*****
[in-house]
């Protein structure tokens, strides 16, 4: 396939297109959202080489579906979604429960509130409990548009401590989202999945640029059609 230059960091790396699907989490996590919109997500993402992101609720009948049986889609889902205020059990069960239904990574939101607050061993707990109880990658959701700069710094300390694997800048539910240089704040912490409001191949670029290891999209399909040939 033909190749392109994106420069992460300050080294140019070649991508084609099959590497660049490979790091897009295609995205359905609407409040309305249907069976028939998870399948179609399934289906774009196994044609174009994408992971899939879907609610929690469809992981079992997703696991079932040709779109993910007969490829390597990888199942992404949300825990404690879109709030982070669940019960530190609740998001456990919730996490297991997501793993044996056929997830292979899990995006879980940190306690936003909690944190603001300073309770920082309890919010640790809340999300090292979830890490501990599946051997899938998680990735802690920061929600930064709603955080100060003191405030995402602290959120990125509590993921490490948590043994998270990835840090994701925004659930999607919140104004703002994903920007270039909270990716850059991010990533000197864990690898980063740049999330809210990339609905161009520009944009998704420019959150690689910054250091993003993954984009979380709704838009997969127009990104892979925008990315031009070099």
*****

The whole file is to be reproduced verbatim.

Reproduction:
[in-house]
């Protein structure tokens, strides 16, 4: 396939297109959202080489579906979604429960509130409990548009401590989202999945640029059609 230059960091790396699907989490996590919109997500993402992101609720009948049986889609889902205020059990069960239904990574939101607050061993707990109880990658959701700069710094300390694997800048539910240089704040912490409001191949670029290891999209399909040939 033909190749392109994106420069992460300050080294140019070649991508084609099959590497660049490979790091897009295609995205359905609407409040309305249907069976028939998870399948179609399934289906774009196994044609174009994408992971899939879907609610929690469809992981079992997703696991079932040709779109993910007969490829390597990888199942992404949300825990404690879109709030982070669940019960530190609740998001456990919730996490297991997501793993044996056929997830292979899990995006879980940190306690936003909690944190603001300073309770920082309890919010640790809340999300090292979830890490501990599946051997899938998680990735802690920061929600930064709603955080100060003191405030995402602290959120990125509590993921490490948590043994998270990835840090994701925004659930999607919140104004703002994903920007270039909270990716850059991010990533000197864990690898980063740049999330809210990339609905161009520009944009998704420019959150690689910054250091993003993954984009979380709704838009997969127009990104892979925008990315031009070099």